Scientists find differences between the brains of girls and boys with autism

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In a new study from Stanford University, researchers found brain organization differs between boys and girls with autism.

The differences, identified by analyzing hundreds of brain scans with artificial intelligence techniques, were unique to autism and not found in typically developing boys and girls.

The research helps explain why autism symptoms differ between the sexes and may pave the way for better diagnostics for girls.

Autism is a developmental disorder with a spectrum of severity. Affected children have social and communication deficits, show restricted interests, and display repetitive behaviors.

The original description of autism was biased toward male patients. The disorder is diagnosed in four times as many boys as girls, and most autism research has focused on males.

In the study, the team detected significant differences between the brains of boys and girls with autism, and obtained individualized predictions of clinical symptoms in girls.

Girls with autism generally have fewer overt repetitive behaviors than boys, which may contribute to diagnostic delays.

Many autism treatments work best during the preschool years when the brain’s motor and language centers are developing.

The study analyzed functional magnetic resonance imaging brain scans from 773 children with autism—637 boys and 136 girls.

The team found among children with autism, girls had different patterns of connectivity than boys did in several brain centers, including motor, language and visuospatial attention systems.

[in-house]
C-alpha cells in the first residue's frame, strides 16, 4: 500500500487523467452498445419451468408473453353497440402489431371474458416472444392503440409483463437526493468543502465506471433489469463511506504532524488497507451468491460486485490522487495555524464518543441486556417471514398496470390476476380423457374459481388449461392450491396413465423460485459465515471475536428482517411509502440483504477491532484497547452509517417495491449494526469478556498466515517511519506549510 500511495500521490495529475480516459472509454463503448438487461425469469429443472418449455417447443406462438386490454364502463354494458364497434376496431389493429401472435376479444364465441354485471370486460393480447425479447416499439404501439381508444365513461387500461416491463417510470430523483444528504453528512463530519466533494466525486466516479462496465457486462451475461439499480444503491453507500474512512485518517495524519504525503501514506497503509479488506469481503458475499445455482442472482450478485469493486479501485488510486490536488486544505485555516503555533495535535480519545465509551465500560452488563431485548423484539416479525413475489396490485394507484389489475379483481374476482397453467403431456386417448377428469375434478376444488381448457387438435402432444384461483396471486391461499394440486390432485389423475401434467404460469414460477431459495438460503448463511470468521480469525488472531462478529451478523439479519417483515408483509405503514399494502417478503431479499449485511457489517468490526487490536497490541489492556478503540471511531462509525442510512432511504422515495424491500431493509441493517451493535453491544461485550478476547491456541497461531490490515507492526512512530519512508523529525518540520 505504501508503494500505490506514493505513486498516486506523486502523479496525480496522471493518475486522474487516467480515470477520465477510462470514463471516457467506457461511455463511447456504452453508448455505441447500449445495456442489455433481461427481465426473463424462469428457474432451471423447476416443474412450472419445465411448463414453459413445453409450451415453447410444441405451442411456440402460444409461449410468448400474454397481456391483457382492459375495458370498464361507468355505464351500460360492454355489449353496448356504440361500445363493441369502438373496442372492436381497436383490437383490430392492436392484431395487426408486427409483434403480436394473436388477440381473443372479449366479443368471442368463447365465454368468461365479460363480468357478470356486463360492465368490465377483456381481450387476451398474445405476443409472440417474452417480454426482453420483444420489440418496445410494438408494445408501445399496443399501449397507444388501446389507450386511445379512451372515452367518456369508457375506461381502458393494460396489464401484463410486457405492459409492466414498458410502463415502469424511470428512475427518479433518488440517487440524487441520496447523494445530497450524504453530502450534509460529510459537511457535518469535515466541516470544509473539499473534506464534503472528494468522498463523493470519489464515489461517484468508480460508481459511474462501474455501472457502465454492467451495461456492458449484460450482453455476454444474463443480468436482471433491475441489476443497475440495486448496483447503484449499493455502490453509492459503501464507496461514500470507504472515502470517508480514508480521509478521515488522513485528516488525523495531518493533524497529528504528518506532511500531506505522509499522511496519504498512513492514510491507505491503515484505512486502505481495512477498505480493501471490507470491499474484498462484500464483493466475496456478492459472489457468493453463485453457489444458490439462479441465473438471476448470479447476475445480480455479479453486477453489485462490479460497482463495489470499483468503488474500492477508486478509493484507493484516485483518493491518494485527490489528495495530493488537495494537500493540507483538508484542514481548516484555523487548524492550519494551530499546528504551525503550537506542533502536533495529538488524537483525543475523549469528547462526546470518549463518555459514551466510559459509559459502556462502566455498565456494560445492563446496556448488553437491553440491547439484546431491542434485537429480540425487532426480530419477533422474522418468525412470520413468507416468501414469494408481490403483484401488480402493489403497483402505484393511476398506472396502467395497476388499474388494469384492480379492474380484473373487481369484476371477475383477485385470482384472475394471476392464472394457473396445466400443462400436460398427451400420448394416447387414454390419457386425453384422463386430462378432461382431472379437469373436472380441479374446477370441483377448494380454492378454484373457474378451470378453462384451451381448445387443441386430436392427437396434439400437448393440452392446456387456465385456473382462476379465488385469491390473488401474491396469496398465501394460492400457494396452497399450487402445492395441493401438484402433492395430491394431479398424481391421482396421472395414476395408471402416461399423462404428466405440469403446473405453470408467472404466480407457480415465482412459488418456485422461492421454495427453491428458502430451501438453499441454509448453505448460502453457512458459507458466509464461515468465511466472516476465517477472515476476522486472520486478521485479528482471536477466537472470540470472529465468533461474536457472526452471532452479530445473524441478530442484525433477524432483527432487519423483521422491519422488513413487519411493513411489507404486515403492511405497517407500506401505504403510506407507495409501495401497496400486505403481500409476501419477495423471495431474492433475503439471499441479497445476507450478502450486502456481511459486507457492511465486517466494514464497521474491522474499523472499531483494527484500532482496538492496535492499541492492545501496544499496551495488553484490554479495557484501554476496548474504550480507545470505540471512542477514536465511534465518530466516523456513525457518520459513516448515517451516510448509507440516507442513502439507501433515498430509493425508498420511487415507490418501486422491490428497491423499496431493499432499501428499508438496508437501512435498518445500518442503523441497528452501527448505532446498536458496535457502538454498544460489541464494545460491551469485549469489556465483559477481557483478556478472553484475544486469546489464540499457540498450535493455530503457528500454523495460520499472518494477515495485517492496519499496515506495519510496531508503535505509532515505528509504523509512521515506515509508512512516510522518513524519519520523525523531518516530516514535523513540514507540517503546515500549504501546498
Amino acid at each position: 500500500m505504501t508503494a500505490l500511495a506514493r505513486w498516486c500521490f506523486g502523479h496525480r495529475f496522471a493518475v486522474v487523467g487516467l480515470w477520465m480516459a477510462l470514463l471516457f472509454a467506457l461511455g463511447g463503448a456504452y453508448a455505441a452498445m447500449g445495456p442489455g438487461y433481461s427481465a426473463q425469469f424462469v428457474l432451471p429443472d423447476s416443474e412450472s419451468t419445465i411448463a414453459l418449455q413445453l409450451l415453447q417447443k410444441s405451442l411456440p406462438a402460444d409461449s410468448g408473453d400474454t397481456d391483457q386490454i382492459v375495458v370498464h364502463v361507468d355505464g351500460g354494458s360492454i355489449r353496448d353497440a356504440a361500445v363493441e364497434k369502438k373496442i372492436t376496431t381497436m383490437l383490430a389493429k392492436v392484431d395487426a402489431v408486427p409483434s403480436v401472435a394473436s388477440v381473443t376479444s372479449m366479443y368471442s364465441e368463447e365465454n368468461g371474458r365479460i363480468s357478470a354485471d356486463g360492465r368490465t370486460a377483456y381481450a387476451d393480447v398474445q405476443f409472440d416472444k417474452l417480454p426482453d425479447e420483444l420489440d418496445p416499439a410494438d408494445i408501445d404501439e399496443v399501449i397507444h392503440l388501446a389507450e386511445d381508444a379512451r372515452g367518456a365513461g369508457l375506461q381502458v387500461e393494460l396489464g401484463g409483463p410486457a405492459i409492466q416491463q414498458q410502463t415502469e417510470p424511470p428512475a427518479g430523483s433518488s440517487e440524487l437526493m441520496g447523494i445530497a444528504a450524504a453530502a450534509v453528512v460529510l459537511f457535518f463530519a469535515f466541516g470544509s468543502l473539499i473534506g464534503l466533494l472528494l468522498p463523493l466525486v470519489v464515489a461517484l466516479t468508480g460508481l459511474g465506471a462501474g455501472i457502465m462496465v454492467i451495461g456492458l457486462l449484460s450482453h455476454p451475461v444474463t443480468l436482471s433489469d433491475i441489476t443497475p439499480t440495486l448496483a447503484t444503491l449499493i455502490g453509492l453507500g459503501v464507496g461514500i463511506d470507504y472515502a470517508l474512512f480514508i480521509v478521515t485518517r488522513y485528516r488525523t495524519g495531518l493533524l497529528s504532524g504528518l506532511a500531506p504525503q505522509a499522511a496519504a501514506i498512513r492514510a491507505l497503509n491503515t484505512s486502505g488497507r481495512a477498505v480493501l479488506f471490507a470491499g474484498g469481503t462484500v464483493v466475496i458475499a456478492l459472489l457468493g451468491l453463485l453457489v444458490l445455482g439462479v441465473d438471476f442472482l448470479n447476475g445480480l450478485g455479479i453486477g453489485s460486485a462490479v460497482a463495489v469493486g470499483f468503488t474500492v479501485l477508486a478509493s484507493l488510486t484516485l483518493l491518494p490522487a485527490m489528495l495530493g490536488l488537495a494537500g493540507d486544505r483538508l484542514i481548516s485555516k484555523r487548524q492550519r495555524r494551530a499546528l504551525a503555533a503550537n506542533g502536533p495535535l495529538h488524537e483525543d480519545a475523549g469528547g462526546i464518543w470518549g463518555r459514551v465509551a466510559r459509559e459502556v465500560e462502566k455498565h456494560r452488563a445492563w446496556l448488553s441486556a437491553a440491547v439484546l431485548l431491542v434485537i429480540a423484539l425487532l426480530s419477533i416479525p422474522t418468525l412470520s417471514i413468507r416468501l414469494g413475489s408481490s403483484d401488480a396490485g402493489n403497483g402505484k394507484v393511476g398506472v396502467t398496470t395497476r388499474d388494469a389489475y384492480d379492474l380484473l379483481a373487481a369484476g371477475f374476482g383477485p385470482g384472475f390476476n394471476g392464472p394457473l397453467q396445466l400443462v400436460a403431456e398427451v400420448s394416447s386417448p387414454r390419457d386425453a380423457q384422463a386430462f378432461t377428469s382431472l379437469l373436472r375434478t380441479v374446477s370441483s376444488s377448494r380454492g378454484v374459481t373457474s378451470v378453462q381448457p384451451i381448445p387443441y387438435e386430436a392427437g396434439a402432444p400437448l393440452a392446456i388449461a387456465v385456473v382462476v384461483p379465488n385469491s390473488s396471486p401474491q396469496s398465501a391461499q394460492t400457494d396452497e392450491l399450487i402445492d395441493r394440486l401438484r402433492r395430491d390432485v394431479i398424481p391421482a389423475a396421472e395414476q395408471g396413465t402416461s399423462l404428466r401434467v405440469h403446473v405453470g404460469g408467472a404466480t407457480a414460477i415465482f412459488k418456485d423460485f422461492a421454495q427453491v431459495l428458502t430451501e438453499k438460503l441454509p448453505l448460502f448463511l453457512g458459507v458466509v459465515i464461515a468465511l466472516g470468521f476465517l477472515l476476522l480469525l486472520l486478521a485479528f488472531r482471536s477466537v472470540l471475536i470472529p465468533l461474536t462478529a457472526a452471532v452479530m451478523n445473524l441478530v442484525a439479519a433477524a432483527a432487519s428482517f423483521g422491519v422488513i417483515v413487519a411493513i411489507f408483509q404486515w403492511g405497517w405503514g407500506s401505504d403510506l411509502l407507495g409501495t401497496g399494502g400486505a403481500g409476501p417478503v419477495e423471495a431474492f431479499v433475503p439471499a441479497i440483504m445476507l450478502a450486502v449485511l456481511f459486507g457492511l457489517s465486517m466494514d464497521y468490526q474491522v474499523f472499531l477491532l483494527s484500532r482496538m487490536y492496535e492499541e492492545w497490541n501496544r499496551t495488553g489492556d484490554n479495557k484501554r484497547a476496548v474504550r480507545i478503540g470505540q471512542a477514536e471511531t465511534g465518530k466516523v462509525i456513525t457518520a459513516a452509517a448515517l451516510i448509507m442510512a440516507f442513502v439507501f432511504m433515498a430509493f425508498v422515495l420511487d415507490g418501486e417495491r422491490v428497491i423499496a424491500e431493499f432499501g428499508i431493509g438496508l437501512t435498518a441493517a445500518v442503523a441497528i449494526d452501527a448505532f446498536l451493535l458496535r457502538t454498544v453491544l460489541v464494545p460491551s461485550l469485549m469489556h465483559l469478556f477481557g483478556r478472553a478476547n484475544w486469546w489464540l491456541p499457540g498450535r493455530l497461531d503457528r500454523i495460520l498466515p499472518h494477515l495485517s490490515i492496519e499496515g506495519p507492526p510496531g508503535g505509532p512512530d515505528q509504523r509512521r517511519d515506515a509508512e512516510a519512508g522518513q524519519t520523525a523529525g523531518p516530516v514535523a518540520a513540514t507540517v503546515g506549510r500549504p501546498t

Differences in a group of motor areas—including the primary motor cortex, supplementary motor area, parietal and lateral occipital cortex, and middle and superior temporal gyri—were the largest between sexes.

Among girls with autism, the differences in motor centers were linked to the severity of their motor symptoms, meaning girls whose brain patterns were most similar to boys with autism tended to have the most pronounced motor symptoms.

The researchers also identified language areas that differed between boys and girls with autism, and noted that prior studies have identified greater language impairments in boys.

Taken together, the findings should be used to guide future efforts to improve diagnosis and treatment for girls, the researchers said.

If you care about autism, please read studies about cats may help decrease anxiety for kids with autism and findings that may develop better treatment for autism

For more information about child development, please see recent studies about scientists find an important cause of autism, and results showing treating specific symptoms of autism or ADHD can help children, even without a diagnosis.

The study is published in The British Journal of Psychiatry and was conducted by Kaustubh Supekar et al.

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